Frequently Asked Questions about ADHD

What is it?

Attention Deficit Hyperactivity Disorder (ADHD) is a neurological developmental condition and no two people with ADHD are alike.  ADHD is associated with an inconsistent attention span, being easily distracted, restlessness and impulsivity.  It is a complex condition involving a developmental impairment of Executive Functioning which is the self-management system of the brain.ADHD1

A person’s ADHD symptoms may vary considerably from one situation to another depending on the situation, the task and the incentives involved.

ADHD is a real condition with complicated neurochemistry.  The brain’s chemical messengers involved with attention, reward, pleasure and motivation work differently in someone with ADHD compared to those who don’t have the condition, and it is also believed that there are some differences in brain structure.

The ADHD diagnosis is further broken down into one of three subtypes:

  • Predominantly Inattentive Presentation: predominant symptoms of inattention, but not hyperactivity-impulsivity
  • Predominantly Hyperactive-Impulsive Presentation: predominant symptoms of hyperactivity-impulsivity but not inattention
  • Combined Presentation: symptoms of both criteria, inattention and hyperactivity-impulsivity

What are the characteristics of ADHD?

The following symptoms are characteristic of someone with ADHD (not every symptom will necessarily apply and this should not be used as a diagnostic tool):

  • Becomes easily distracted and finds it hard to take notice of details, particularly with things they find boring.
  • Finds it hard to listen to other people and may interrupt them.
  • Finds it hard to follow instructions.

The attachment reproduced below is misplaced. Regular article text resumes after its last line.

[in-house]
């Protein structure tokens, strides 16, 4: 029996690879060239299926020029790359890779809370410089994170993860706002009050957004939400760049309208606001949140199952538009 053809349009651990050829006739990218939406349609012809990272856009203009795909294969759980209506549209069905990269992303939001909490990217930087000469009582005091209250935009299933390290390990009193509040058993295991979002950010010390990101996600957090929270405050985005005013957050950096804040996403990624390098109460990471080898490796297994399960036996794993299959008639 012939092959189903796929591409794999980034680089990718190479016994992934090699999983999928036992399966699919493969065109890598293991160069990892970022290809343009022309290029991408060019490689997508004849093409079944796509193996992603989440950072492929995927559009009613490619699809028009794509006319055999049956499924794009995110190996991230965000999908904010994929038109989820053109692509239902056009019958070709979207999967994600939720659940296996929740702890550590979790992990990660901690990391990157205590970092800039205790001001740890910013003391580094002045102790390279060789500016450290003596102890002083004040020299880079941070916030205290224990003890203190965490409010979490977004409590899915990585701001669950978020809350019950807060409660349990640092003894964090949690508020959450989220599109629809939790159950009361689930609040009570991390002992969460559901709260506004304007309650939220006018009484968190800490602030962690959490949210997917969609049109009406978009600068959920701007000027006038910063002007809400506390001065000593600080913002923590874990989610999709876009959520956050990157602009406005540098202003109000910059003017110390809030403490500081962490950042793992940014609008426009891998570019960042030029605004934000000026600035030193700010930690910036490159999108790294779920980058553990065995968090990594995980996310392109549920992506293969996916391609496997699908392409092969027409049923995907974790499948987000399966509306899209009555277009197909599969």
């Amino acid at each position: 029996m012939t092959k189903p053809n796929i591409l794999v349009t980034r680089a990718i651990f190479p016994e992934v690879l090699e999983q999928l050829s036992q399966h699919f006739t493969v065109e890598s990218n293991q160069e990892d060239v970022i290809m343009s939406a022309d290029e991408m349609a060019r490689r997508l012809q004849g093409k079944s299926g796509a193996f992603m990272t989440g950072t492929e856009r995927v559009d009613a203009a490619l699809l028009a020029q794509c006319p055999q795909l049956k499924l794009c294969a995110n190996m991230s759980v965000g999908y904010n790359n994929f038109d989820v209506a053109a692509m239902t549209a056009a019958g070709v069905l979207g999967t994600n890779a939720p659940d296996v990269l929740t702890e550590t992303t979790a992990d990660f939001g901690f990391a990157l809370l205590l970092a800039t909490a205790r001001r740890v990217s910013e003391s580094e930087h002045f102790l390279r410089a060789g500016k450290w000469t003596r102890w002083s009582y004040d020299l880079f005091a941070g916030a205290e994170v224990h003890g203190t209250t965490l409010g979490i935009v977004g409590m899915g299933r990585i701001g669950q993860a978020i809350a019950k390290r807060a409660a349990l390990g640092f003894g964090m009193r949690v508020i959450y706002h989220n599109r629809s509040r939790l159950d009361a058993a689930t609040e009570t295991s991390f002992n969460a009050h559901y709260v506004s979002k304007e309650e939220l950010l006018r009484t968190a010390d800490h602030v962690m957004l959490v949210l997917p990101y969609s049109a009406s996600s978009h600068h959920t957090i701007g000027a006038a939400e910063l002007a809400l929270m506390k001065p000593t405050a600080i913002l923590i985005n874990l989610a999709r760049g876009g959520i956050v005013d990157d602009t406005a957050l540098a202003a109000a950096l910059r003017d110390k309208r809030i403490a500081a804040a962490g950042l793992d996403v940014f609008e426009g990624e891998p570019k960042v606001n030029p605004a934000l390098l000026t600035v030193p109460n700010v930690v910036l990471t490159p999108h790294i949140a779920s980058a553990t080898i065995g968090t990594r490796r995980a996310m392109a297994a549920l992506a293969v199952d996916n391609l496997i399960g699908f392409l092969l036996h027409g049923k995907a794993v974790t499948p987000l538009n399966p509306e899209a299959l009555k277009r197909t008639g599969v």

• Finds it hard to organise themselves and start a lot of things without ever finishing them, or have tremendous difficulties in starting things that hold little interest or are not urgent.
  • Finds it hard to wait or when there’s nothing much going on – fidgets and can’t sit still.
  • Is forgetful, tends to lose or misplace things and is often late.

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  • Becomes easily irritated, impatient or frustrated and loses their temper readily.
  • Is impulsive, tends to do things on the spur of the moment, without thinking, which can get them into trouble.
  • Feels restless or edgy, has difficulty turning their thoughts off, and finds stress hard to handle.
  • Symptoms can appear to be inconsistent as they can hyper focus on an activity they are highly interested in.

It is not uncommon for any of us to put off doing tasks we really don’t want to do and don’t do them until they become really urgent, walk into a room and can’t remember why we entered it, lose our concentration and don’t listen to what is being said from time to time.  For someone with ADHD they will have much more difficulty in these areas than their same age peers, to the extent that it negatively impacts on their lives and possibly the lives of those around them.

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On the surface it may appear that the child, adolescent and even adult is inattentive or hyperactive and impulsive.  For some, they will be, unfortunately, labelled as just a day dreamer, naughty or badly behaved.  However, there is much more going on due to something called Executive Functioning.

Some myths surrounding ADHD:

“You have to be hyperactive to have ADHD” – No you don’t.  For some people with ADHD it’s their minds that are hyperactive, or they may talk non-stop or they are constantly fidgeting.  You don’t need to be climbing over the furniture and pinging off the walls to have ADHD.

 

“Girls don’t have ADHD”– Yes they do but it is often less visible than in boys.  They are more likely (but not always) to have what is known as the Predominantly Inattentive Presentation of ADHD and, therefore, show less outward hyperactivity and impulsivity.

 

“ADHD is down to bad parenting and poor social demographics” – No it isn’t.  ADHD can affect any child from any family, regardless of where they live, although there is a strong genetic link.

What causes ADHD?

ADHD can affect both sexes, all levels of ability and all families wherever they live.  Although there is now overwhelming evidence for a strong hereditary link, there is unlikely to be one single genetic cause of ADHD.  There are certain other conditions and circumstances (such as autism, low birth weight and very premature births) which are associated with a higher incidence of ADHD.

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Role of medication in ADHD